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Where’s Aldo?

Aldo Leopold is one of North America’s most influential conservationists. More than six decades after his death, we ask if his vision is still alive.

Aldo Leopold ©Public Domain
Aldo Leopold ©Public Domain

My colleague’s hands were trembling. The joy of an unexpected and precious discovery. After two days of poking around the Manitoba Provincial Archives in Winnipeg, we had found an original manuscript of A Sand County Almanac.

A rough binding, non-descript cover and hand-written margin notes from the author made the discovery particularly special. In the world of conservation, it was like finding the Holy Grail.

Aldo Leopold finished writing A Sand County Almanac just before he died in 1948. He had a heart attack while helping put out a fire on his neighour’s farm in Wisconsin. It was a tragic end to a full, complex and significant life.

Aldo Leopold is often called the father of modern conservation. His idea of a “land ethic,” revolutionary at the time, outlined a holistic approach to nature. He famously wrote, “The land ethic simply enlarges the boundaries of the community to include soils, waters, plants, and animals, or collectively: the land.”

Aldo Leopold was talking about ecosystems before the word was in our vocabulary.

Dr. Stanley Temple knows a bit about Leopold. He is Professor Emeritus and a Senior Fellow at the Aldo Leopold Foundation, a noted authority on conservation issues and once held the same teaching position as Leopold at the University of Wisconsin. If you want to find out about Aldo Leopold’s legacy, Temple is a good place to start.

almanac
Aldo Leopold’s influential A Sand County Almanac outlined a holistic approach to nature.

“In many ways, Leopold is more influential today than when A Sand County Almanac was first published,” says Temple. The book, he says, was an absolute bust in the beginning. It hardly sold at all through the 1950s and 1960s. It wasn’t until 1966, when Oxford University Press published a paperback, that Leopold’s ideas were embraced by the emergence of the modern environmental movement. Who knew that one day Leopold and “hippies” would connect?

“You had this perfect collision, if you will, of very thoughtful statements that Leopold made in the book and an audience that was ready to soak it up. If you look at sales of A Sand County Almanac, it was pretty flat until the late 60s. It’s gone absolutely, mathematically exponential since then.”

“They embraced it for one fundamental reason: it provided the ethical foundation for the modern environmental movement. It was the land ethic that made the book influential… the meaty part that really got down to the ecological, philosophical and ethical dimensions of our relationship with nature.”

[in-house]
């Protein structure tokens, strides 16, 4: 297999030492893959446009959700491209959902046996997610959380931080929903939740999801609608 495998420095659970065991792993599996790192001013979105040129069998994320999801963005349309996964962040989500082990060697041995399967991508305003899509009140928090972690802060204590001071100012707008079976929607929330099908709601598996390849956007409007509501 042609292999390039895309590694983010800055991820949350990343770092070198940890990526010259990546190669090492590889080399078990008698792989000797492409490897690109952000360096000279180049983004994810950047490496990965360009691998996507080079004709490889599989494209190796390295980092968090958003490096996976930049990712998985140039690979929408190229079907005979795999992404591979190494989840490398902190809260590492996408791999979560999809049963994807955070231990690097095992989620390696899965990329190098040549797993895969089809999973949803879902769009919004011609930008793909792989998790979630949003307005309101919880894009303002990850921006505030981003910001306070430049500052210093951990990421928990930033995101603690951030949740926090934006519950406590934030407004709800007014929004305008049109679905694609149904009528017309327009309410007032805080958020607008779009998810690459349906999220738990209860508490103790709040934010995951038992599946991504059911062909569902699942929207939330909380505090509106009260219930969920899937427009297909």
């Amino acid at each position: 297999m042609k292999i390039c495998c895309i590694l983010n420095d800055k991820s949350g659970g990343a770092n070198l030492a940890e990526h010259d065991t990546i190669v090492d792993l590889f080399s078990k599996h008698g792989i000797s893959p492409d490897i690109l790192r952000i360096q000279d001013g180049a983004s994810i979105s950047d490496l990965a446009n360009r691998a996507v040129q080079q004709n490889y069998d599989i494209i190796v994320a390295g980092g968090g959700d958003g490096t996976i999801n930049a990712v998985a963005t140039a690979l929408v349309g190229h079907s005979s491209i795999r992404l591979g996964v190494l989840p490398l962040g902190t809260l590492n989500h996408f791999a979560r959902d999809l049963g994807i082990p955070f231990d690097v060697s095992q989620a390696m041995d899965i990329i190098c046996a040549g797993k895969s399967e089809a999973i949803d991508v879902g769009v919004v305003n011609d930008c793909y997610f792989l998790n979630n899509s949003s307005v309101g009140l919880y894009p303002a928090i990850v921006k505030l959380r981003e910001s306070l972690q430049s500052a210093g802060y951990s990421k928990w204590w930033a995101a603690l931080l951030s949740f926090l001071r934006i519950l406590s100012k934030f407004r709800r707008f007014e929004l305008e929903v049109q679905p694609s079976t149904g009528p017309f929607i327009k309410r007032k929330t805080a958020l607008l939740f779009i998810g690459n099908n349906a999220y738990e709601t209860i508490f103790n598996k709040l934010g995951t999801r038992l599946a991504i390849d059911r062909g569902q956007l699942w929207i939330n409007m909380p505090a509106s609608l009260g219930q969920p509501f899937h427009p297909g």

Since that first embrace, Leopold’s ideas have filtered through all manner of society. His holistic view of nature helped turn our cultural bias against top predators. Wolves, big cats and bears are increasingly seen as critical parts of a healthy ecosystem, not simply threats to be eliminated. Leopold recognized the role of private landowners in conservation. He saw how the life cycle of waterfowl pushes conservation past national borders. He lamented a future increasingly distanced from nature.

“Like winds and sunsets, wild things were taken for granted until progress began to do away with them,” he writes. “Now we face the question whether a still higher ‘standard of living’ is worth its cost in things natural, wild and free. For us of the minority, the opportunity to see geese is more important than television.”

A Sand County Almanac may have started slow, but much of what Leopold talked about was prophetic. As climate change becomes more ingrained in daily conversations; as we struggle to conserve precious ecosystems such as wetlands; and as we consider what’s in store for our children, we asked Stanley Temple whether or not Leopold’s legacy can make a difference.

“I’m not optimistic. I’m hopeful,” says Temple. “And you know the difference between an optimist and someone who is hopeful? An optimist knows the odds are strongly in their favour. A hopeful person is someone who knows the odds are against them, but is willing to keep at it. I think that’s really where we are. It’s a hopeful situation. We see lots of promising societal changes happening. The real dilemma is whether those changes are happening rapidly enough to keep pace with the scale at which we’re messing up the planet.”

It’s just a guess, but I believe Aldo Leopold was a hopeful person. He saw the challenges at an early stage. He knew the odds were stacked, but he kept at it his entire life.

When we stumbled across a long forgotten working copy of his seminal work, it rekindled a sense of that hope. Flipping through the pages you got a feeling that if we dig deep, find the Aldo Leopold in each of us, it just might be enough to make a difference. It seems to be our only choice.

Who’s Aldo?

Aldo Leopold (January 11, 1887 – April 21, 1948) was an American author, scientist, ecologist, forester, conservationist and environmentalist. He was a professor at the University of Wisconsin and is best known for his book A Sand County Almanac (1949), which has sold more than two million copies.

Leopold was influential in the development of modern environmental ethics and in the movement for wilderness conservation. His ethics of nature and wildlife preservation had a profound impact on the environmental movement, with his ecocentric or holistic ethics regarding land. He emphasized biodiversity and ecology and was a founder of the science of wildlife management.

Source: Wikipedia

Nigel Simms

Nigel Simms

Nigel Simms is Ducks Unlimited Canada's national manager of communications and marketing.

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